Kaipara District Council/Supplied
Tinopai Road Damage on the road to Kaipara Harbour’s remote harbourside community of Tinopai, which was initially cut off the outside world by the cyclone’s damage.
Northland’s worst-hit Cyclone Gabrielle district is deferring more than $10 million of planned work rather than almost doubling its rates to pay for major damage.
Kaipara District Council (KDC) ratepayers would otherwise be facing a 10.14% rate increase, almost double the 5.38% draft rates lift they are currently looking at for the 2023/2024 financial year starting on July 1.
The deferments come as KDC considers the vexed question of how to pay for more than $26 million of damage across the district.
Kaipara suffered Northland’s worst damage when Cyclone Gabrielle hit the district on Valentine’s Day.
* Māori should be front and centre of climate change and weather disaster responses
* Family ‘feared for our life’ as tornado took chunks of roof, flattened fences
* Bremworth moves some production overseas to ensure supply after its Napier factory was hit by Cyclone Gabrielle
This was followed by the February 24 Mangawhai rains, which brought further damage hot on the heels of the cyclone.
All that in turn came after extremely wet conditions in Kaipara across November, December and January in the months leading up to the cyclone.
KDC’s general manager infrastructure services Anin Nama said in a severe weather updated to a council briefing meeting in Mangawhai on Wednesday early estimates showed Gabrielle had brought a $26.39 million hit for the district.
This was made up of $20.9 million in transport and roading impacts, $2.55 million damage to stormwater, $1.53 million damage to the council’s wastewater treatment plants, $1.21 million damage to the district’s land drainage systems and $200,000 damage to drinking water supplies.
The council is looking at deferring $5.1 million of work on bridges and to a lesser extent road sealing is to be deferred, along with $5.4 million of work across a variety of plan plus.
Nama said the $5.4 million of potential general projects deferment included work on: aspects of Dargaville’s wastewater treatment plant, council vehicle replacements, the council’s Waiatua drinking water reservoir north of Dargaville, public consultation about the council’s waste strategy, the council’s Kaihu River Rotu water intake and Wood Street Mangawhai stormwater system and beautification.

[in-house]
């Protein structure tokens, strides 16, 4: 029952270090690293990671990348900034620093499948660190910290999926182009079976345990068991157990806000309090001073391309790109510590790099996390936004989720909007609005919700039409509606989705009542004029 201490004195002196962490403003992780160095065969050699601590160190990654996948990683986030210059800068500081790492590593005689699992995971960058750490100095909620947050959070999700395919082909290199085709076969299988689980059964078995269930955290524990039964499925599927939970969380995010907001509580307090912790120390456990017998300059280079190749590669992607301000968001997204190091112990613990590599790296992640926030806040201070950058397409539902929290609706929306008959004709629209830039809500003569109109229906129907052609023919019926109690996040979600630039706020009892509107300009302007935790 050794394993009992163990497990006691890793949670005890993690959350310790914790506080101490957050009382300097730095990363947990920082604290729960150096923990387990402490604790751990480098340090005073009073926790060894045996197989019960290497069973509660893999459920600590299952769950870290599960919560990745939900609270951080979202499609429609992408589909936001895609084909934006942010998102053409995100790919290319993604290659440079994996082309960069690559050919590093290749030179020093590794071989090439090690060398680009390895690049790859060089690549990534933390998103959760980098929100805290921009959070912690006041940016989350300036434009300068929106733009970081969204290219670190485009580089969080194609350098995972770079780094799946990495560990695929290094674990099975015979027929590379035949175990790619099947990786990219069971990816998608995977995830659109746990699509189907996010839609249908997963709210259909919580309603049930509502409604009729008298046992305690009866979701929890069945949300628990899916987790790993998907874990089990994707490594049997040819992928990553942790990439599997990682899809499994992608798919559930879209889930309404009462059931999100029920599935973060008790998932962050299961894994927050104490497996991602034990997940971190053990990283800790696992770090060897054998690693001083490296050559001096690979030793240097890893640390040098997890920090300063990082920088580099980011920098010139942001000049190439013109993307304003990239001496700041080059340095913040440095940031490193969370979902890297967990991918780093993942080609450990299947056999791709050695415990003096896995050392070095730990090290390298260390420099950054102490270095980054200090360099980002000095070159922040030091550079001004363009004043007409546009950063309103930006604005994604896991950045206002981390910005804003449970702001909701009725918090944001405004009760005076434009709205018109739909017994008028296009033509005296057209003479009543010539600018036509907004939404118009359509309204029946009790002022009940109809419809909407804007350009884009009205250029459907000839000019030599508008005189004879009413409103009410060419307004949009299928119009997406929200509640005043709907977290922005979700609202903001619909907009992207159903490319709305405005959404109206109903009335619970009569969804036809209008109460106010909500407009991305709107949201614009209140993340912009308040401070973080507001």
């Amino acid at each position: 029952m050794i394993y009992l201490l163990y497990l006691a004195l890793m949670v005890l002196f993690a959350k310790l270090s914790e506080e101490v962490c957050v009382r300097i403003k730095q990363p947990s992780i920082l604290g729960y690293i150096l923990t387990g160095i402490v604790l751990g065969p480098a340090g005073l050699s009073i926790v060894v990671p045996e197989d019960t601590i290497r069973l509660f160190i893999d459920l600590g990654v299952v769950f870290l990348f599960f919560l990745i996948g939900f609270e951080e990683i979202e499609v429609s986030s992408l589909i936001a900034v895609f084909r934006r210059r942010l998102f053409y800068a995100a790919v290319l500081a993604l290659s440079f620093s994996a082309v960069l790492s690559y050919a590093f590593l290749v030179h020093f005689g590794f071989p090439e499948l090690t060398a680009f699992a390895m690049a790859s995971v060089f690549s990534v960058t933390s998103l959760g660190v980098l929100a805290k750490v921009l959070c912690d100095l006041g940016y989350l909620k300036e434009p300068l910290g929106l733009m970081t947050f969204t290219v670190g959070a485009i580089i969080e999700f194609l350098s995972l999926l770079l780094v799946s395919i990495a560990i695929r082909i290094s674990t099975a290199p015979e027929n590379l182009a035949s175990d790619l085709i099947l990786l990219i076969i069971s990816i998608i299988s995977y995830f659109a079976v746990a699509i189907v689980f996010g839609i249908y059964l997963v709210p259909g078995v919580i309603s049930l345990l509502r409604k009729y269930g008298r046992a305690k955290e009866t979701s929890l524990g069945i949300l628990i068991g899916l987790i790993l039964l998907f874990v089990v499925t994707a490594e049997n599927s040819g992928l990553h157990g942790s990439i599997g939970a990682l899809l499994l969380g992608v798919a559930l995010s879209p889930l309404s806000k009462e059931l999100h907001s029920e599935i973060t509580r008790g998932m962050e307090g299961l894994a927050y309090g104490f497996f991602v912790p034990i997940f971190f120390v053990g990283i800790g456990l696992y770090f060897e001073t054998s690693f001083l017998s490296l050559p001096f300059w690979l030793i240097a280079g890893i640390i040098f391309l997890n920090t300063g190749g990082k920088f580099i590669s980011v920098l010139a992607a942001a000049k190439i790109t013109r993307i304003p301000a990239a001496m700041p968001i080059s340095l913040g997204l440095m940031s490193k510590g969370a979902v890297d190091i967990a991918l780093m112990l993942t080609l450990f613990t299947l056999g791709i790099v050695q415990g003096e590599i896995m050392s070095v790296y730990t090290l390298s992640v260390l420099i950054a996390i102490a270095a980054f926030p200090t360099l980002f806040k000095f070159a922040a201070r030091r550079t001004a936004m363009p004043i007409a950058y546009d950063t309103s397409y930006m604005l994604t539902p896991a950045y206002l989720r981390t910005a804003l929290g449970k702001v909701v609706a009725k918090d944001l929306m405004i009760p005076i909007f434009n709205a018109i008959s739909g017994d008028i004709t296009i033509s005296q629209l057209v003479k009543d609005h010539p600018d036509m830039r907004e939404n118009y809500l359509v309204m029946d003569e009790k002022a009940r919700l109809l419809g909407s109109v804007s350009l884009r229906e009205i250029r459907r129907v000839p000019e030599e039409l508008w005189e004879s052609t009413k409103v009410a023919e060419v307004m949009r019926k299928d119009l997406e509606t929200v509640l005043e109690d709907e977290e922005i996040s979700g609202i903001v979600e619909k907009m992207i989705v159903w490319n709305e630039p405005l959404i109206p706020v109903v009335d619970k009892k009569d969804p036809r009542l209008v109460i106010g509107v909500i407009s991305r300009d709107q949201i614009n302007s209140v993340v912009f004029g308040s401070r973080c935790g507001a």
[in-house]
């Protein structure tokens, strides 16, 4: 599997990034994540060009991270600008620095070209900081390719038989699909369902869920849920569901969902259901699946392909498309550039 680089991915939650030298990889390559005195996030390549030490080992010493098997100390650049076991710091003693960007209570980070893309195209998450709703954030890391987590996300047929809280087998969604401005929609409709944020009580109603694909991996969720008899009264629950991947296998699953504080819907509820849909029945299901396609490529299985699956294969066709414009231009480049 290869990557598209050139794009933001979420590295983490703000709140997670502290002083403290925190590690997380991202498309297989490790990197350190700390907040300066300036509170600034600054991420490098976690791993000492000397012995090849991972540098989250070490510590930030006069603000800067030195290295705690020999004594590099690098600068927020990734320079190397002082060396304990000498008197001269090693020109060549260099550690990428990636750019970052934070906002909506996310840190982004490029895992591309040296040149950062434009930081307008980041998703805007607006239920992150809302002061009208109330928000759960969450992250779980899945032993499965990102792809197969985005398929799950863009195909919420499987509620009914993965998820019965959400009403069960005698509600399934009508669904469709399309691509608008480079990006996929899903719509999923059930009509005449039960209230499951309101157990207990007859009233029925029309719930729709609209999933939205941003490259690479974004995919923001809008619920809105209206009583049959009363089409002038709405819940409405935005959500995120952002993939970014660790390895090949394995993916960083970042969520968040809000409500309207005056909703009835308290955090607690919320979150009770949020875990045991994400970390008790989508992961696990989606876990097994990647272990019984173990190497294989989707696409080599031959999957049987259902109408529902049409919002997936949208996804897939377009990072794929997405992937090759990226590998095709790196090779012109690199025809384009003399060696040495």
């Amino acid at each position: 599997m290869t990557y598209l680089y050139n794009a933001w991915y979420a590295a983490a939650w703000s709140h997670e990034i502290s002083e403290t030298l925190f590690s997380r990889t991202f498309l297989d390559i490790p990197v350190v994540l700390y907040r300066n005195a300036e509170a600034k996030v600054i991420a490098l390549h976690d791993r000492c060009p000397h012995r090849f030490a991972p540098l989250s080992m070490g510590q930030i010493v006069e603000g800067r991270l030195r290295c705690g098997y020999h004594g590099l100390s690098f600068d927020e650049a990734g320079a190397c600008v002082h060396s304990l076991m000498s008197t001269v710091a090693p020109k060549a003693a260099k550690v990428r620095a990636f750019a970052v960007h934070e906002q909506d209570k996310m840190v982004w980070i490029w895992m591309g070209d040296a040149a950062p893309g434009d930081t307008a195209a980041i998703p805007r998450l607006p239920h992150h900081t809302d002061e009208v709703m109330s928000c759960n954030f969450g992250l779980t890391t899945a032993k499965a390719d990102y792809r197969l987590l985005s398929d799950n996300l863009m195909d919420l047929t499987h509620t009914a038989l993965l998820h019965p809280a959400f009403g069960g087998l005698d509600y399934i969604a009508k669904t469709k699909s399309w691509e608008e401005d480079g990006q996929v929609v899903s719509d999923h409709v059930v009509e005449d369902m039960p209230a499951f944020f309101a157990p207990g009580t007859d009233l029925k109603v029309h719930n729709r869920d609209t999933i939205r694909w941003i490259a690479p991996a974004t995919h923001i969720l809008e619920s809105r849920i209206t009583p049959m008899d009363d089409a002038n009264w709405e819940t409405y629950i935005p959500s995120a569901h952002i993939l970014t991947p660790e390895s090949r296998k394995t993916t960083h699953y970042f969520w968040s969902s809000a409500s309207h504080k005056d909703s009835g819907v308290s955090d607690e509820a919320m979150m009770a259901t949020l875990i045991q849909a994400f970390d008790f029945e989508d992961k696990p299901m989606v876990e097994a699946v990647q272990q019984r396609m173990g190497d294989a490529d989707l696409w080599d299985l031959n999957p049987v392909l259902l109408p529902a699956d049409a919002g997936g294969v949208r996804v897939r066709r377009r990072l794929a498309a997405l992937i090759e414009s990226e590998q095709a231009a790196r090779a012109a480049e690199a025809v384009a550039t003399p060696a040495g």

KDC will be writing to Waka Kotahi and the Minister of Transport seeking an extension to the June 30 deadline for up to 100% Cyclone Gabrielle government funding available towards the bridge work and to a lesser extent road sealing.
Should this be achieved, this part of the deferred work of this type would be back on the radar.
The council is also to seek a lift from its current business-as-usual 62% Waka Kotahi subsidies for local roading.
Cr Mark Vincent said one cyclone repair funding option could be to increase council debt.
Waka Kotahi drone video shows the havoc Cyclone Gabrielle inflicted on SH1 at Brynderwyn Hills, south of Whangārei. (This video has no sound. First published February 28.)
KDC general manager sustainable growth and investment Sue Davidson said the council would be getting close to its agreed $60 million debt ceiling in the next 18 months.
The council’s Kaipara recovery manager Glynis McCarthy – one of three newly appointed district council recovery managers in the North reporting to a regional recovery manager – said the scale of the damage facing the district was overwhelming for many.
McCarthy said there had been 150 applications totalling more than $2 million to the council’s Mayoral Relief Fund.
This was four times its available $485,468.94. (Applications closed on Monday.)
The fund is made up of $5000 from Waikato’s Pirongia Golf Club, $250,000 from the government’s disaster relief fund, about $209,600 from Stuff, $10,800 from Toyota Finance and $5000 from Mitre 10.
McCarthy said fund applications had come from around the district. Staff had been working with applicants in the face of its oversubscription to help direct them to other available funding options.
Oversubscription meant applicants would probably get only part of what they had applied for.
She said the council’s executive would make final decisions on paying out on those applications before the end of the month.
“We want to get the money out to people as soon as possible,” McCarthy said.
Cyclone Gabrielle damage is expected to take years to repair to the point where the lives of those affected are returned as closely as possible to normal.
McCarthy said Kaipara’s Cyclone Gabrielle’s immediate response work has finished.
Immediate response work had included emergency stopbank repairs, making sure wastewater, stormwater and drinking water suppliers were working adequately and restoring transport links so supplies and essential services could reach affected communities.
The council had now moved into the recovery phase of dealing with the cyclone’s impact.
This focused on fixing identified damage. She said recovery work had a much longer tail than the short-term immediate nature of response.
Council recovery work would continue until 2025. After that, the work involved in getting back to normal after the cyclone would shift into business-as-usual mahi.
Longer term response included enhancing council infrastructure to better withstand future weather events then returning to business as usual.